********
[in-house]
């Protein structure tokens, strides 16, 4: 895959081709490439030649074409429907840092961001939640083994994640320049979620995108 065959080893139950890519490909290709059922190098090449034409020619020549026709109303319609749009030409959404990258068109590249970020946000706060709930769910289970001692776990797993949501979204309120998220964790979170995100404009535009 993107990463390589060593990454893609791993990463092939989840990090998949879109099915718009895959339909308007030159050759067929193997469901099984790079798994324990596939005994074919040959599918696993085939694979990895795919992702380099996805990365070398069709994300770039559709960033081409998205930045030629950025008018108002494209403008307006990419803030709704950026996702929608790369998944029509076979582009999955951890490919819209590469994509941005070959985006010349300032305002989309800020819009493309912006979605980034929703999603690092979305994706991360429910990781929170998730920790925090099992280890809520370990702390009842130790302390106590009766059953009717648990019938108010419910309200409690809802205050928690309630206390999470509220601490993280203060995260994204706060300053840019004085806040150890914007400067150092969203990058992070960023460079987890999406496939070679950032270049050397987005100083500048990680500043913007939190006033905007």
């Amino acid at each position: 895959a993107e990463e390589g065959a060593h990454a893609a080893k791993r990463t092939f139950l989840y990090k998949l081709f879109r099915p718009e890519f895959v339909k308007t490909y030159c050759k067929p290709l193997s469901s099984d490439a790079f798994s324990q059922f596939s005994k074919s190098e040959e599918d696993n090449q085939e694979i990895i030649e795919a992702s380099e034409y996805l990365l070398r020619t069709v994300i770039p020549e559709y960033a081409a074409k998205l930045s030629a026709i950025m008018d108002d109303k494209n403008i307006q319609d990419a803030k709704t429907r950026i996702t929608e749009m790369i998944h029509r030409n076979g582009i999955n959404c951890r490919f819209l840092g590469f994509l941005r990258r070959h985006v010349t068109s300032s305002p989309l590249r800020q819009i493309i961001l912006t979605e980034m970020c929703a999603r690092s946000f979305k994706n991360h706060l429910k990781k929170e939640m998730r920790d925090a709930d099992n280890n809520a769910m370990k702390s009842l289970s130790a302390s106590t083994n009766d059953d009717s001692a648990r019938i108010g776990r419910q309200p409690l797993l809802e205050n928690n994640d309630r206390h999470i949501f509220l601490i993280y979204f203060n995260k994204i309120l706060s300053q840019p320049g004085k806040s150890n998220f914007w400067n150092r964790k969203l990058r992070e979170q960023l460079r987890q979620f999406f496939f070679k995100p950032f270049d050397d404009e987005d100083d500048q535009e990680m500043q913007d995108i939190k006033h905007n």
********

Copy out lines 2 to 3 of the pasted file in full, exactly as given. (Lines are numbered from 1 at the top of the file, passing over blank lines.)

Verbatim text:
């Protein structure tokens, strides 16, 4: 895959081709490439030649074409429907840092961001939640083994994640320049979620995108 065959080893139950890519490909290709059922190098090449034409020619020549026709109303319609749009030409959404990258068109590249970020946000706060709930769910289970001692776990797993949501979204309120998220964790979170995100404009535009 993107990463390589060593990454893609791993990463092939989840990090998949879109099915718009895959339909308007030159050759067929193997469901099984790079798994324990596939005994074919040959599918696993085939694979990895795919992702380099996805990365070398069709994300770039559709960033081409998205930045030629950025008018108002494209403008307006990419803030709704950026996702929608790369998944029509076979582009999955951890490919819209590469994509941005070959985006010349300032305002989309800020819009493309912006979605980034929703999603690092979305994706991360429910990781929170998730920790925090099992280890809520370990702390009842130790302390106590009766059953009717648990019938108010419910309200409690809802205050928690309630206390999470509220601490993280203060995260994204706060300053840019004085806040150890914007400067150092969203990058992070960023460079987890999406496939070679950032270049050397987005100083500048990680500043913007939190006033905007």
């Amino acid at each position: 895959a993107e990463e390589g065959a060593h990454a893609a080893k791993r990463t092939f139950l989840y990090k998949l081709f879109r099915p718009e890519f895959v339909k308007t490909y030159c050759k067929p290709l193997s469901s099984d490439a790079f798994s324990q059922f596939s005994k074919s190098e040959e599918d696993n090449q085939e694979i990895i030649e795919a992702s380099e034409y996805l990365l070398r020619t069709v994300i770039p020549e559709y960033a081409a074409k998205l930045s030629a026709i950025m008018d108002d109303k494209n403008i307006q319609d990419a803030k709704t429907r950026i996702t929608e749009m790369i998944h029509r030409n076979g582009i999955n959404c951890r490919f819209l840092g590469f994509l941005r990258r070959h985006v010349t068109s300032s305002p989309l590249r800020q819009i493309i961001l912006t979605e980034m970020c929703a999603r690092s946000f979305k994706n991360h706060l429910k990781k929170e939640m998730r920790d925090a709930d099992n280890n809520a769910m370990k702390s009842l289970s130790a302390s106590t083994n009766d059953d009717s001692a648990r019938i108010g776990r419910q309200p409690l797993l809802e205050n928690n994640d309630r206390h999470i949501f509220l601490i993280y979204f203060n995260k994204i309120l706060s300053q840019p320049g004085k806040s150890n998220f914007w400067n150092r964790k969203l990058r992070e979170q960023l460079r987890q979620f999406f496939f070679k995100p950032f270049d050397d404009e987005d100083d500048q535009e990680m500043q913007d995108i939190k006033h905007n």